Twenty-five years ago, a California jury failed to convict four cops accused of savagely beating a black man. What sounds today like an all-too-common story was anything but back then. The verdict triggered massive unrest and, within a week, parts of Los Angeles had gone up in smoke and 55 people had died. So what made this case of police brutality different? The beating of Rodney King was caught on tape.
Fast-forward to this month, when a passenger on a United Airlines flight was asked to give up his seat to make room for a crew member who had to get to Louisville. The man refused and was subsequently bloodied and dragged off the plane. This event was also caught on tape. Within hours, the video had been seen by millions and had become a PR nightmare for United. Within a few days, airlines had begun making changes to how they “bumped” passengers.
In both cases, seeing an injustice committed was much more powerful than reading about it. Without the videos, high-priced attorneys protecting the ruling class could have spun both of these events into something completely different — if they had made the news at all.
This is an important lesson to keep in mind.
There is no doubt that the lives of Americans have never been more exposed than at this very moment. Using the pretext of “national security,” the government constantly assaults and chips away at privacy protections that had been established throughout the course of US history.
In many cases, those in power don’t even bother to change the laws — which would more often than not turn out to be unconstitutional. It’s much easier to give agencies such as the NSA carte blanche.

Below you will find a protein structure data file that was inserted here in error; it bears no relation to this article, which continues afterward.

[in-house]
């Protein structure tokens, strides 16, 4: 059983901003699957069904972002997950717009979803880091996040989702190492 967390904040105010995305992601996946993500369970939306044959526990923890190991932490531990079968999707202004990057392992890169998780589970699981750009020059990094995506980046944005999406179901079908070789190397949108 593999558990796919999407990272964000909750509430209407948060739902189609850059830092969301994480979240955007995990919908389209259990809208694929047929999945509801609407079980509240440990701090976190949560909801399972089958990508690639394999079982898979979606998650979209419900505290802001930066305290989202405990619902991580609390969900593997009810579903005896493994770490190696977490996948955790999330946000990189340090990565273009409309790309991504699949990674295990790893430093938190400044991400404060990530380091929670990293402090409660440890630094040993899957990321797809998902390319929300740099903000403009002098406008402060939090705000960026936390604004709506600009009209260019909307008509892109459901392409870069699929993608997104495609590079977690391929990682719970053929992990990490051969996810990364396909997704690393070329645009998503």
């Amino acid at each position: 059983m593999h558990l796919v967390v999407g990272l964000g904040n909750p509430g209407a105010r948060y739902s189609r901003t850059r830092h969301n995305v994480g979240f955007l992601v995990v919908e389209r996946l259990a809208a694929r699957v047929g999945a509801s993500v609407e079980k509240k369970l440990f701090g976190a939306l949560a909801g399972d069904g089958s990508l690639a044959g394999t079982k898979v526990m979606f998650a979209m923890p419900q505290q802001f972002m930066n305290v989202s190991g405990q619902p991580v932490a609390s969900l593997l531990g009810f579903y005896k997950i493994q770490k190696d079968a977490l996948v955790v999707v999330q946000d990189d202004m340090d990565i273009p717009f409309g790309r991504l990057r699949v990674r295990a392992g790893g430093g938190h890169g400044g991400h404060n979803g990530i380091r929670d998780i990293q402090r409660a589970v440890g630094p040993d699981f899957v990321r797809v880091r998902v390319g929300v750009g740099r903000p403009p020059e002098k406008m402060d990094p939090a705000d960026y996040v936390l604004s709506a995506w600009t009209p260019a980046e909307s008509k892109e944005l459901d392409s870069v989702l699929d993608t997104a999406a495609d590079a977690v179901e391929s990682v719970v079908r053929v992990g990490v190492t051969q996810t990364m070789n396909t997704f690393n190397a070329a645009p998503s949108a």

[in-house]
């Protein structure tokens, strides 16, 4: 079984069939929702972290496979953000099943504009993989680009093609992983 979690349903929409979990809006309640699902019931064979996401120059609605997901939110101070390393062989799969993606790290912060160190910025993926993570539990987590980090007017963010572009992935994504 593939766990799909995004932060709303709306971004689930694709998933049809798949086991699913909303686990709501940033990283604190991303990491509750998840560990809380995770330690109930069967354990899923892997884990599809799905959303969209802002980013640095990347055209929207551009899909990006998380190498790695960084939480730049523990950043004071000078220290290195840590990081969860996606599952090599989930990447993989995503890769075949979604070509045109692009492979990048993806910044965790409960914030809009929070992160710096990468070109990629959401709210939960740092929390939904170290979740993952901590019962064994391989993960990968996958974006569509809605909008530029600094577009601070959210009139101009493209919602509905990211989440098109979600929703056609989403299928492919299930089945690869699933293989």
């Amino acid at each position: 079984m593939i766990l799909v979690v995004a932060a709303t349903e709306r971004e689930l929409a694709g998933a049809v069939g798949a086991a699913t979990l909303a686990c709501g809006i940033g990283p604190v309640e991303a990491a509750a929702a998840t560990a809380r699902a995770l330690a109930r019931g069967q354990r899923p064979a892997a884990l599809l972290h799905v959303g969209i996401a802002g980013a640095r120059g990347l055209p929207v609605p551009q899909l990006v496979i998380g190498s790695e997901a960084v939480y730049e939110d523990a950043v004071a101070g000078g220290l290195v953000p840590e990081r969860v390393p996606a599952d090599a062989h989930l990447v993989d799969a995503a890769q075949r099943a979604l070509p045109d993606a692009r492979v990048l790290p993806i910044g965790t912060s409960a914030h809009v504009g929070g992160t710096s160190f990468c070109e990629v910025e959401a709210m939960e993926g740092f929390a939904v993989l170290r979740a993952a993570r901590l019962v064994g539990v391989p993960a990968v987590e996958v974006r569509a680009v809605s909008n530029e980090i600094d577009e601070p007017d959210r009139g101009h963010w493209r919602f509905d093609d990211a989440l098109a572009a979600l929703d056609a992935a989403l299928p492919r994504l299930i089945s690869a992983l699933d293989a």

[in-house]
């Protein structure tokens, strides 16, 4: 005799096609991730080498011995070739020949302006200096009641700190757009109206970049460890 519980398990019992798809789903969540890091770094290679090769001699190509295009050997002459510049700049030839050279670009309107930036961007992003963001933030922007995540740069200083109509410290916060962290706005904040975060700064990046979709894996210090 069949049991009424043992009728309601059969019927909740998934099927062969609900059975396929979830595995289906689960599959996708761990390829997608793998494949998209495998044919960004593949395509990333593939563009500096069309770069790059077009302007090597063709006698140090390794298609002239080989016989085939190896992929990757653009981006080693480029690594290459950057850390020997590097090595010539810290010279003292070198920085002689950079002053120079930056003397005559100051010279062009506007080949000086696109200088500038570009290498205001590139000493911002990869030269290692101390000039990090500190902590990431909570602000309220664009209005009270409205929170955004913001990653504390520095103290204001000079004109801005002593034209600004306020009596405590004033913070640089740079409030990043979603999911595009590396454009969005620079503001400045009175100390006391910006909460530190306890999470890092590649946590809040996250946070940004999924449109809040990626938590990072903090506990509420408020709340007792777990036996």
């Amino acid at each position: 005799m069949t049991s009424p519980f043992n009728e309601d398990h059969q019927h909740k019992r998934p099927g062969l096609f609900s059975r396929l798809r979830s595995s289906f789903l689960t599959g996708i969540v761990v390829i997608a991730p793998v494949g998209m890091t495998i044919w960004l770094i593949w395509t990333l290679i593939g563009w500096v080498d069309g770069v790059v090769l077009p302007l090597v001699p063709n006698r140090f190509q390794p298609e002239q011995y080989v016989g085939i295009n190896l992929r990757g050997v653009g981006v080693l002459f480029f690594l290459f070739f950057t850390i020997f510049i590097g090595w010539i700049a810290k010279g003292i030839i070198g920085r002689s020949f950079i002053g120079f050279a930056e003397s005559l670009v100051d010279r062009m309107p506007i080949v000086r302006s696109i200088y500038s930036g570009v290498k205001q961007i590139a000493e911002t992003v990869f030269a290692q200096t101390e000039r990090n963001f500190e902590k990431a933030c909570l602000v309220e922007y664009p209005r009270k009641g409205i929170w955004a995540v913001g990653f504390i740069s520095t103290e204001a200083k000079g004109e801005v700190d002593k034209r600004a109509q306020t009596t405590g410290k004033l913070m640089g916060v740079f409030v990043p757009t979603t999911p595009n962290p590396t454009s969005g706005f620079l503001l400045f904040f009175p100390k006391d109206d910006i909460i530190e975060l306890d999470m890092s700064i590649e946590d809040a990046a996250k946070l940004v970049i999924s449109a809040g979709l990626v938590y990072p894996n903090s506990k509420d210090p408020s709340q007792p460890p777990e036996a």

At the same time, lawmakers are opening the doors to allow their corporate paymasters to collect unprecedented amounts of information about their customers and then use that data as they see fit.
Last week, for example, it was revealed that the NSA identified holes in Microsoft’s Windows software and then exploited these vulnerabilities instead of warning the company and its customers. Earlier in April, President Donald Trump signed legislation that voided privacy rules preventing Internet service providers from selling the browsing history of their customers without their consent.
In fact, unless you have taken extraordinary steps, either the government or at least one corporation (and probably both) know that you are reading this article right now.
There is a bit of a silver lining. Just as new technologies have allowed those in power to invade your privacy and gobble up massive amounts of data about your life, they also give you the means to expose them. You can turn the tables by keeping an eye on the powerful.
Bad cops don’t want you to record them. A huge corporation does not want you to be there with a camera when it violates a customer in order to save a few bucks or pays hired hands to clear out protesters. Lawmakers don’t want you to ask them difficult questions while putting a microphone or camera in their faces.
And none of these people — all of whom want to exert their authority over your life in some way — wants you to put this video online and make it available to a wide audience.
So please do both these things. In the American oligarchy, it’s one of the few ways to keep the powerful accountable.
Related front page panorama photo credit: Adapted by WhoWhatWhy from smartphone (Cristian Ungureanu / Flickr).
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